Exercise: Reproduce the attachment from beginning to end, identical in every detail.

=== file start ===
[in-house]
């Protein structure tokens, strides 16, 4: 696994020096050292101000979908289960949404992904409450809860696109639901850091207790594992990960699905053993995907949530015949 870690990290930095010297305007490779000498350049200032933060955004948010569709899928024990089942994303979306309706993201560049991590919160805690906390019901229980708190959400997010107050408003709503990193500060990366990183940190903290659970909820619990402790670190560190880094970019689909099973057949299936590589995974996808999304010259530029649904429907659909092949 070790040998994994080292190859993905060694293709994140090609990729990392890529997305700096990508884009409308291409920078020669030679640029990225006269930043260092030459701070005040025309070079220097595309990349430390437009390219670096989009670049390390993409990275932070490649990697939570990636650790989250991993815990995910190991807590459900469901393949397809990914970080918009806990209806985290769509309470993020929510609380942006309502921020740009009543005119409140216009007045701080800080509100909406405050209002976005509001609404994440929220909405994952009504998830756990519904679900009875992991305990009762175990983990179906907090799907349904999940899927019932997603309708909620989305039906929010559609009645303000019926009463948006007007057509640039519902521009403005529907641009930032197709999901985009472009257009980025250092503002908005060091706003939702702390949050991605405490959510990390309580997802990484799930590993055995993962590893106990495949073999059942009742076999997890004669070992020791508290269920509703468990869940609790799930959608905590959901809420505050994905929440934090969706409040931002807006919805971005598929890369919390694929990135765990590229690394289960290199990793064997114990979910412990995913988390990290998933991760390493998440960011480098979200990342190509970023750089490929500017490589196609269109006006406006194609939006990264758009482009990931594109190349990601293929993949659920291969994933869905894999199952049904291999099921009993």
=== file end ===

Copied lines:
[in-house]
């Protein structure tokens, strides 16, 4: 696994020096050292101000979908289960949404992904409450809860696109639901850091207790594992990960699905053993995907949530015949 870690990290930095010297305007490779000498350049200032933060955004948010569709899928024990089942994303979306309706993201560049991590919160805690906390019901229980708190959400997010107050408003709503990193500060990366990183940190903290659970909820619990402790670190560190880094970019689909099973057949299936590589995974996808999304010259530029649904429907659909092949 070790040998994994080292190859993905060694293709994140090609990729990392890529997305700096990508884009409308291409920078020669030679640029990225006269930043260092030459701070005040025309070079220097595309990349430390437009390219670096989009670049390390993409990275932070490649990697939570990636650790989250991993815990995910190991807590459900469901393949397809990914970080918009806990209806985290769509309470993020929510609380942006309502921020740009009543005119409140216009007045701080800080509100909406405050209002976005509001609404994440929220909405994952009504998830756990519904679900009875992991305990009762175990983990179906907090799907349904999940899927019932997603309708909620989305039906929010559609009645303000019926009463948006007007057509640039519902521009403005529907641009930032197709999901985009472009257009980025250092503002908005060091706003939702702390949050991605405490959510990390309580997802990484799930590993055995993962590893106990495949073999059942009742076999997890004669070992020791508290269920509703468990869940609790799930959608905590959901809420505050994905929440934090969706409040931002807006919805971005598929890369919390694929990135765990590229690394289960290199990793064997114990979910412990995913988390990290998933991760390493998440960011480098979200990342190509970023750089490929500017490589196609269109006006406006194609939006990264758009482009990931594109190349990601293929993949659920291969994933869905894999199952049904291999099921009993």